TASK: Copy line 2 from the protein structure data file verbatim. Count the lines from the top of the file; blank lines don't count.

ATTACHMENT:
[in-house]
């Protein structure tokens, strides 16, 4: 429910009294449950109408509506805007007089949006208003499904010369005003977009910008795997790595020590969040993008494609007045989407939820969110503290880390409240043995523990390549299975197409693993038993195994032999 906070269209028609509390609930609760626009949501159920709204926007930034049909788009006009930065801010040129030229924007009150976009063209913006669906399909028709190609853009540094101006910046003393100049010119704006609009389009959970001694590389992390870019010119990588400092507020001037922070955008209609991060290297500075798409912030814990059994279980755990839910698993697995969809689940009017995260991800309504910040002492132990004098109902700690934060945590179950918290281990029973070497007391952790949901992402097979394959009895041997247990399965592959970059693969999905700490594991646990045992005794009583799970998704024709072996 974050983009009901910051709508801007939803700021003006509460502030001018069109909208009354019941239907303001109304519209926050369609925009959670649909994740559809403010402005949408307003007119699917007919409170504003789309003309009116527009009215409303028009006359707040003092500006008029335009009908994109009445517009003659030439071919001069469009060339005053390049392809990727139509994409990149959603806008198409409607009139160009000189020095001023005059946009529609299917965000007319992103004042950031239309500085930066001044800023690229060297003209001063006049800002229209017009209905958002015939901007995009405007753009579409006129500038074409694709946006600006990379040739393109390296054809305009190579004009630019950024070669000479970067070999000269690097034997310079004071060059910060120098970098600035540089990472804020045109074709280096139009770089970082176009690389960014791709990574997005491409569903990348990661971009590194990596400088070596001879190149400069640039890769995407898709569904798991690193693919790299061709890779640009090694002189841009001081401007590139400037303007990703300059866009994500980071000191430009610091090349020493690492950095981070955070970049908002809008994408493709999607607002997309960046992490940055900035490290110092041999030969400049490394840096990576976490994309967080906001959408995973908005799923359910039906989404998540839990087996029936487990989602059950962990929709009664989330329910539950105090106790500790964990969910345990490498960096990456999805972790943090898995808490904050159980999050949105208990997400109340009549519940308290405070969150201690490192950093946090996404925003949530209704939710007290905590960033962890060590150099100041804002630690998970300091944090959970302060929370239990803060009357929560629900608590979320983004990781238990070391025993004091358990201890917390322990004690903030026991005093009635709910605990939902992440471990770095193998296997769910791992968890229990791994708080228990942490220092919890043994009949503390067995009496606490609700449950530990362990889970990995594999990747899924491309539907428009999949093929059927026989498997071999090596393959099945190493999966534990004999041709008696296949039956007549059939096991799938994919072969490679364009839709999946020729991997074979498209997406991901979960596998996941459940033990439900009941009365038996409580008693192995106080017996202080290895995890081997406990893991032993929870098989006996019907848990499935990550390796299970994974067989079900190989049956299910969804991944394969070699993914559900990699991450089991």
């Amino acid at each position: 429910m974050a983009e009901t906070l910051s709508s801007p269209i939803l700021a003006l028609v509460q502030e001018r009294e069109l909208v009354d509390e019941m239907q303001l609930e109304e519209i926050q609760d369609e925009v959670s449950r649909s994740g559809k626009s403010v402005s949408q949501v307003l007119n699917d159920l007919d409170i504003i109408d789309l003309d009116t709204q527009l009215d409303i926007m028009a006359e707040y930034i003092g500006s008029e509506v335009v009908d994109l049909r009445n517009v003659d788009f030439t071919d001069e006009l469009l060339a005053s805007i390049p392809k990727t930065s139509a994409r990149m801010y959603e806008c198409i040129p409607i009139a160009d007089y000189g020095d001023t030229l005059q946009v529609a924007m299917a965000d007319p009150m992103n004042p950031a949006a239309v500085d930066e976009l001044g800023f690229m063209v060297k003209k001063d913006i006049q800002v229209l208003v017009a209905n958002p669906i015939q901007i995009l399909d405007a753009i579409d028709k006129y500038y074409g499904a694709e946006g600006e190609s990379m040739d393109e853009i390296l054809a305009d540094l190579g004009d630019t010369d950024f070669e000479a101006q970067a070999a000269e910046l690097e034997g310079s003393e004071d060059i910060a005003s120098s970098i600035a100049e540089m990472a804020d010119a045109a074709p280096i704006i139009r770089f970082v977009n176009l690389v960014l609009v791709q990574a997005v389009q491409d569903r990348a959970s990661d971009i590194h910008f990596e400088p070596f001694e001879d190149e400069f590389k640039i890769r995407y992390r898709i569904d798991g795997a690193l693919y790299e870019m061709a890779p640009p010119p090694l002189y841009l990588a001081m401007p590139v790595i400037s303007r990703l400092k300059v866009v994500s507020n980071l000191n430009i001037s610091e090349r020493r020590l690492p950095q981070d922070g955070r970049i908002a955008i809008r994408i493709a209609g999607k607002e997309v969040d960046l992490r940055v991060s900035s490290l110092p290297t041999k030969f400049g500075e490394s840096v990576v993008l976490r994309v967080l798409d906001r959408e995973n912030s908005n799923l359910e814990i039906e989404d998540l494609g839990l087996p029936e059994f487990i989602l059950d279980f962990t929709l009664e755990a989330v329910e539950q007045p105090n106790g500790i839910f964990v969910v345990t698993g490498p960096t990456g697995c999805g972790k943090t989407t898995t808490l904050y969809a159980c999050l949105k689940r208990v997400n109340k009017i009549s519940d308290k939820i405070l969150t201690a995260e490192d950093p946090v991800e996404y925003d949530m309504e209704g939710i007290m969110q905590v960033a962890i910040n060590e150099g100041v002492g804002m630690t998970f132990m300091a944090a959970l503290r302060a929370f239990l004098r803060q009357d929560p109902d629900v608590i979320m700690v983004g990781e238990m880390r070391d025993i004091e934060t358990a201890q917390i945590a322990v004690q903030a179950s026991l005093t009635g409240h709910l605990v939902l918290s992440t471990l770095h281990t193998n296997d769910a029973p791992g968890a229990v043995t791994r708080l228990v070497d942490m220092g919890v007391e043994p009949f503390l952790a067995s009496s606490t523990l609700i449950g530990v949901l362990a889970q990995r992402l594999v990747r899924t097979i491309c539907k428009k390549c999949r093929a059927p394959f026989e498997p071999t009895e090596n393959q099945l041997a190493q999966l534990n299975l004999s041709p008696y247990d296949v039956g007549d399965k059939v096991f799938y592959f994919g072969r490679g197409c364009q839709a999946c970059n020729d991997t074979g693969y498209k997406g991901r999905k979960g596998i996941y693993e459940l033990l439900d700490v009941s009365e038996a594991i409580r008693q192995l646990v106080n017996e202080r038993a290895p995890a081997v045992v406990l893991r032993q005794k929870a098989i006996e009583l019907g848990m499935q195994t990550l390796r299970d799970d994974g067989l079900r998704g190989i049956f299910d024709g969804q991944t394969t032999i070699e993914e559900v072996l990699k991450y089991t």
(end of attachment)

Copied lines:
């Protein structure tokens, strides 16, 4: 429910009294449950109408509506805007007089949006208003499904010369005003977009910008795997790595020590969040993008494609007045989407939820969110503290880390409240043995523990390549299975197409693993038993195994032999 906070269209028609509390609930609760626009949501159920709204926007930034049909788009006009930065801010040129030229924007009150976009063209913006669906399909028709190609853009540094101006910046003393100049010119704006609009389009959970001694590389992390870019010119990588400092507020001037922070955008209609991060290297500075798409912030814990059994279980755990839910698993697995969809689940009017995260991800309504910040002492132990004098109902700690934060945590179950918290281990029973070497007391952790949901992402097979394959009895041997247990399965592959970059693969999905700490594991646990045992005794009583799970998704024709072996 974050983009009901910051709508801007939803700021003006509460502030001018069109909208009354019941239907303001109304519209926050369609925009959670649909994740559809403010402005949408307003007119699917007919409170504003789309003309009116527009009215409303028009006359707040003092500006008029335009009908994109009445517009003659030439071919001069469009060339005053390049392809990727139509994409990149959603806008198409409607009139160009000189020095001023005059946009529609299917965000007319992103004042950031239309500085930066001044800023690229060297003209001063006049800002229209017009209905958002015939901007995009405007753009579409006129500038074409694709946006600006990379040739393109390296054809305009190579004009630019950024070669000479970067070999000269690097034997310079004071060059910060120098970098600035540089990472804020045109074709280096139009770089970082176009690389960014791709990574997005491409569903990348990661971009590194990596400088070596001879190149400069640039890769995407898709569904798991690193693919790299061709890779640009090694002189841009001081401007590139400037303007990703300059866009994500980071000191430009610091090349020493690492950095981070955070970049908002809008994408493709999607607002997309960046992490940055900035490290110092041999030969400049490394840096990576976490994309967080906001959408995973908005799923359910039906989404998540839990087996029936487990989602059950962990929709009664989330329910539950105090106790500790964990969910345990490498960096990456999805972790943090898995808490904050159980999050949105208990997400109340009549519940308290405070969150201690490192950093946090996404925003949530209704939710007290905590960033962890060590150099100041804002630690998970300091944090959970302060929370239990803060009357929560629900608590979320983004990781238990070391025993004091358990201890917390322990004690903030026991005093009635709910605990939902992440471990770095193998296997769910791992968890229990791994708080228990942490220092919890043994009949503390067995009496606490609700449950530990362990889970990995594999990747899924491309539907428009999949093929059927026989498997071999090596393959099945190493999966534990004999041709008696296949039956007549059939096991799938994919072969490679364009839709999946020729991997074979498209997406991901979960596998996941459940033990439900009941009365038996409580008693192995106080017996202080290895995890081997406990893991032993929870098989006996019907848990499935990550390796299970994974067989079900190989049956299910969804991944394969070699993914559900990699991450089991």